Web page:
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  Corsair CX600 issue? 
 
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Benny Oseguera Mar 07, 2014, 07:56pm EST Reply - Quote - Report Abuse
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Everytime I am doing something on an intense load, the computer would reboot with no bluescreen,warning, etc. An example of intense load would be me playing Battlefield 4.

My specs:
Cpu: I5-3570k
Gpu: Gtx 760
Psu: Corsair Cx600
Mobo: Gigabyte-B75M-D3H
RAM: (Stock) 8gb
HDD : 1TB
Chassis: Thermaltake Commander MS-I Edition

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Reason   Mar 10, 2014, 12:26pm EDT Reply - Quote - Report Abuse
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>> Re: Corsair CX600 issue?
That certainly sounds like a PSU issue, or at least, it sounds exactly like an issue I had back in the day with a 450w rosewill that would do the same thing under certain graphically intense situations in HL2. Went away when I upgraded the PSU.

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Benny Oseguera Mar 10, 2014, 11:06pm EDT Reply - Quote - Report Abuse
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>> Re: Corsair CX600 issue?
But it's new and it's a damn Corsair -.- such "quality".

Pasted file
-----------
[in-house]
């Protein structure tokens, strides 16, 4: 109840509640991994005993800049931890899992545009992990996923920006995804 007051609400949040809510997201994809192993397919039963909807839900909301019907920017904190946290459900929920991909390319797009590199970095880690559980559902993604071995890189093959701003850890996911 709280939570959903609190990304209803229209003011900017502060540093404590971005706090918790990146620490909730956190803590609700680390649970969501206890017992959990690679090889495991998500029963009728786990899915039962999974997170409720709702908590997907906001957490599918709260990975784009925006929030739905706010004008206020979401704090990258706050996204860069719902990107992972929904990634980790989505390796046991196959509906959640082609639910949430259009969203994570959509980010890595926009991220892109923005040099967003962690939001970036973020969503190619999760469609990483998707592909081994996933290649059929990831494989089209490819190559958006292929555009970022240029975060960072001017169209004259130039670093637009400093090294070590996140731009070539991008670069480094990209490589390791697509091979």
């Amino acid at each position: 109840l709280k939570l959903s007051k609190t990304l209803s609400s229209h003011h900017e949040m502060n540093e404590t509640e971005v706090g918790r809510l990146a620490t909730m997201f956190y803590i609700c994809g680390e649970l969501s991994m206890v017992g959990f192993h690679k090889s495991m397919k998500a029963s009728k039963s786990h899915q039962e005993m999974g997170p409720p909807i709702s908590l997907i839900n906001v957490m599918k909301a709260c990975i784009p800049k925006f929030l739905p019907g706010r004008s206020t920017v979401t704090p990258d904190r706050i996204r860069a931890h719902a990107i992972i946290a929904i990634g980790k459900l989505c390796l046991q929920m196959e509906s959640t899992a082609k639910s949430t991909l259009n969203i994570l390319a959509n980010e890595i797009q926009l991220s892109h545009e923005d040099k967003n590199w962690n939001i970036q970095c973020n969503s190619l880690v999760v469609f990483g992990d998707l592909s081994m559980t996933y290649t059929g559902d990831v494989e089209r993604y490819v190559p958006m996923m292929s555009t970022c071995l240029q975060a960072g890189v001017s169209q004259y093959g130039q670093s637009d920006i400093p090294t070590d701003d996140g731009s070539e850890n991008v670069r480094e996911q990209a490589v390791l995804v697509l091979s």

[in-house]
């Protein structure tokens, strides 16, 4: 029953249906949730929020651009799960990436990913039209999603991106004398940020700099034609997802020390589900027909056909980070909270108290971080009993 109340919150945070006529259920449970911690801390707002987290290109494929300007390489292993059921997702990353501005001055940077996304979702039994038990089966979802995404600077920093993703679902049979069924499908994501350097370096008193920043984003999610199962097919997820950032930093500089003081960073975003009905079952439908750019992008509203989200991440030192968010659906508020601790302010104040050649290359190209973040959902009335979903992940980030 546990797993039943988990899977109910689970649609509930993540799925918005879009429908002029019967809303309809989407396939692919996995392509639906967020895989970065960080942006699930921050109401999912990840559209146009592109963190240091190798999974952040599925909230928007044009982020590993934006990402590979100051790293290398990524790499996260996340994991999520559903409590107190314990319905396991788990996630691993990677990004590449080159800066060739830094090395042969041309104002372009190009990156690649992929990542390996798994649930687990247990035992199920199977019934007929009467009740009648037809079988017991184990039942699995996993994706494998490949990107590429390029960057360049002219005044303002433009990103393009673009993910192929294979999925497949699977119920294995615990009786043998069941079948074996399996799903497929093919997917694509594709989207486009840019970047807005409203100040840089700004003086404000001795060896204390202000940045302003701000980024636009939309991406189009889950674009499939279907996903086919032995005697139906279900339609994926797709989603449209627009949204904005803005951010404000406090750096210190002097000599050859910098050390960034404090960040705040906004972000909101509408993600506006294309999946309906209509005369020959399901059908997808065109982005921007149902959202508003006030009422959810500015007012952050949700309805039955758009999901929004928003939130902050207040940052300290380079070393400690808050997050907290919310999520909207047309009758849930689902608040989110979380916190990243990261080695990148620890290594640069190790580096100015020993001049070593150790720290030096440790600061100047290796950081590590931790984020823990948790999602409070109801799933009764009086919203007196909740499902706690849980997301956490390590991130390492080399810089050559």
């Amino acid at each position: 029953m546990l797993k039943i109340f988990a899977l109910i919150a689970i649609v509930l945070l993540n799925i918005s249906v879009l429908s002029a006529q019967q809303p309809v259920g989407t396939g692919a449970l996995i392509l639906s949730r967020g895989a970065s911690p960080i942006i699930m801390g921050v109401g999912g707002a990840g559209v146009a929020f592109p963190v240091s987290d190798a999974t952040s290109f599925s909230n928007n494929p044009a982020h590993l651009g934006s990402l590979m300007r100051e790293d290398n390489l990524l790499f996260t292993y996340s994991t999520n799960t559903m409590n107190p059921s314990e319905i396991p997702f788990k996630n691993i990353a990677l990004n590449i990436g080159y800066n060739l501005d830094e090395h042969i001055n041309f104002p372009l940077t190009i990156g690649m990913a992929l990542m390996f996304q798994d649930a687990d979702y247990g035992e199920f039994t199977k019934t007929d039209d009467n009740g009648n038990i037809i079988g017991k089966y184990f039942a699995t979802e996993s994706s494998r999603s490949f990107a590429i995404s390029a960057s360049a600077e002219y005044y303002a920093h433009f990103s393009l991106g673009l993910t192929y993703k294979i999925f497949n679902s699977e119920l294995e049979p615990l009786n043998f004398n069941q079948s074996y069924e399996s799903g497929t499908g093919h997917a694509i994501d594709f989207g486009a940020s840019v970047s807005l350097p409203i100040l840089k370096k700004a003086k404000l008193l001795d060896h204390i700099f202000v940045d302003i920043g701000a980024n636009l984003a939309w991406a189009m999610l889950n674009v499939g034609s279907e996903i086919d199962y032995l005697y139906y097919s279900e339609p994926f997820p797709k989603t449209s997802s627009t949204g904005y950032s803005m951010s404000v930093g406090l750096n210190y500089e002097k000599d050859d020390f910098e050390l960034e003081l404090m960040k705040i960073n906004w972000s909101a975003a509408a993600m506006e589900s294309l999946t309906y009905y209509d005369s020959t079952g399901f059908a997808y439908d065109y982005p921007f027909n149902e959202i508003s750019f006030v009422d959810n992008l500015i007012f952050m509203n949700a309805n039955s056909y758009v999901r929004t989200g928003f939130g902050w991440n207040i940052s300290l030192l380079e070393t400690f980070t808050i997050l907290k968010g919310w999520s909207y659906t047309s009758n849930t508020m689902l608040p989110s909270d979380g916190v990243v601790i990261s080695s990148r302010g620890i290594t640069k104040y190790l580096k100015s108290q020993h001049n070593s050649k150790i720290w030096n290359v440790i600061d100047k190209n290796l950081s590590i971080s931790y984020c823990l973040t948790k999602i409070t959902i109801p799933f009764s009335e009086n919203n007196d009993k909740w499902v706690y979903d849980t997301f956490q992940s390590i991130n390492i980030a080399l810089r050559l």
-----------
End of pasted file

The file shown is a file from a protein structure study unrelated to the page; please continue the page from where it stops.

Meats_Of_Evil Mar 11, 2014, 11:44am EDT Reply - Quote - Report Abuse
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Edited: Mar 11, 2014, 11:48am EDT

 
>> Re: Corsair CX600 issue?
You can get a lemon from any manufacturer even if its quality. If it's new you should rma it or replace it in the store asap. Though the only sure way to test if the faulty component is the PSU is to use another one and see if the problem persists.

Also, just in case you were thinking about buying a PSU tester I would save my money if I were you since from experience, PSU testers do not put any load on the PSU so you can't really be sure of anything unless the PSU is absolute crap and doesn't provide the appropriate voltage.

*Edit*

As far as lemons go, I have a Netgear N900 (WNDR4500) and given the rave reviews you would think it would be a quality router but oh man, was I unlucky! The damn thing would restart and crap out on the internet every few days and the lag in games was horrendous. Even after days of adjusting every setting on the router and re-reading the entire manual 2 to 3 times and playing with every settings on the QoS the thing would just suck. I now have the most expensive Access Point I've ever bought. One thing it was good at was with signal range.

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Everything I write is Sarcasm.
john albrich Mar 11, 2014, 02:05pm EDT Reply - Quote - Report Abuse
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Edited: Mar 11, 2014, 02:34pm EDT

 
>> Re: Corsair CX600 issue?
.
Also check your CPU and GPU temperatures. Use an app (program) that either logs them or displays them in a 'real-time' chart so you can see how temps vary with usage.

Make sure your cooling fans are spinning at appropriate speeds (e.g. typically as CPU gets hotter, the fan should spin faster, etc). If they aren't already doing so, try forcing all the cooling fans to run at 100% RPMs for maximum cooling (e.g. direct connect to 12VDC or use fan control software to force 100% RPMs). See if the increased cooling changes the symptoms. Programs like OpenHardwareMonitor can help in both fan/temp monitoring and fan RPM control of system, CPU, and GPU fans.